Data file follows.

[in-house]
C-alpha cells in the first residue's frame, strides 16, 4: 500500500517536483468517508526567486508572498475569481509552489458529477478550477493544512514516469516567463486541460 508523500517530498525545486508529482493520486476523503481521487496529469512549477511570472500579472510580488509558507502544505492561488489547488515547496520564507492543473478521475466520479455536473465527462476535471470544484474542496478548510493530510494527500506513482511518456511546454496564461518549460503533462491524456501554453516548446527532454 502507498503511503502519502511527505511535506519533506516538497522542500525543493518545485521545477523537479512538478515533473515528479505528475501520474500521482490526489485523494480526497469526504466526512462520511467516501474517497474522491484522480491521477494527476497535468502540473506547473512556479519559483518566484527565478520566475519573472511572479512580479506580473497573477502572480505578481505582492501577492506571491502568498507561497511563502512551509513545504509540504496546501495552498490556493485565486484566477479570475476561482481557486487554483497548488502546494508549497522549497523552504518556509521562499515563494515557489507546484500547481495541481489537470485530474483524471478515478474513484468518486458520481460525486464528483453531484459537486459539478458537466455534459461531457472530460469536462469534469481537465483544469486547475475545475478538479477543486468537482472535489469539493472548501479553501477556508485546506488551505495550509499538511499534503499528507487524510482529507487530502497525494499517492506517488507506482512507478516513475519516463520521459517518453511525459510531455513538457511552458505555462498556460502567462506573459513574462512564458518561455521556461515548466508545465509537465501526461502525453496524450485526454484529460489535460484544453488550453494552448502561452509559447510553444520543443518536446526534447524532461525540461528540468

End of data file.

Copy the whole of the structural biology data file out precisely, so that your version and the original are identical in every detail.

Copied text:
[in-house]
C-alpha cells in the first residue's frame, strides 16, 4: 500500500517536483468517508526567486508572498475569481509552489458529477478550477493544512514516469516567463486541460 508523500517530498525545486508529482493520486476523503481521487496529469512549477511570472500579472510580488509558507502544505492561488489547488515547496520564507492543473478521475466520479455536473465527462476535471470544484474542496478548510493530510494527500506513482511518456511546454496564461518549460503533462491524456501554453516548446527532454 502507498503511503502519502511527505511535506519533506516538497522542500525543493518545485521545477523537479512538478515533473515528479505528475501520474500521482490526489485523494480526497469526504466526512462520511467516501474517497474522491484522480491521477494527476497535468502540473506547473512556479519559483518566484527565478520566475519573472511572479512580479506580473497573477502572480505578481505582492501577492506571491502568498507561497511563502512551509513545504509540504496546501495552498490556493485565486484566477479570475476561482481557486487554483497548488502546494508549497522549497523552504518556509521562499515563494515557489507546484500547481495541481489537470485530474483524471478515478474513484468518486458520481460525486464528483453531484459537486459539478458537466455534459461531457472530460469536462469534469481537465483544469486547475475545475478538479477543486468537482472535489469539493472548501479553501477556508485546506488551505495550509499538511499534503499528507487524510482529507487530502497525494499517492506517488507506482512507478516513475519516463520521459517518453511525459510531455513538457511552458505555462498556460502567462506573459513574462512564458518561455521556461515548466508545465509537465501526461502525453496524450485526454484529460489535460484544453488550453494552448502561452509559447510553444520543443518536446526534447524532461525540461528540468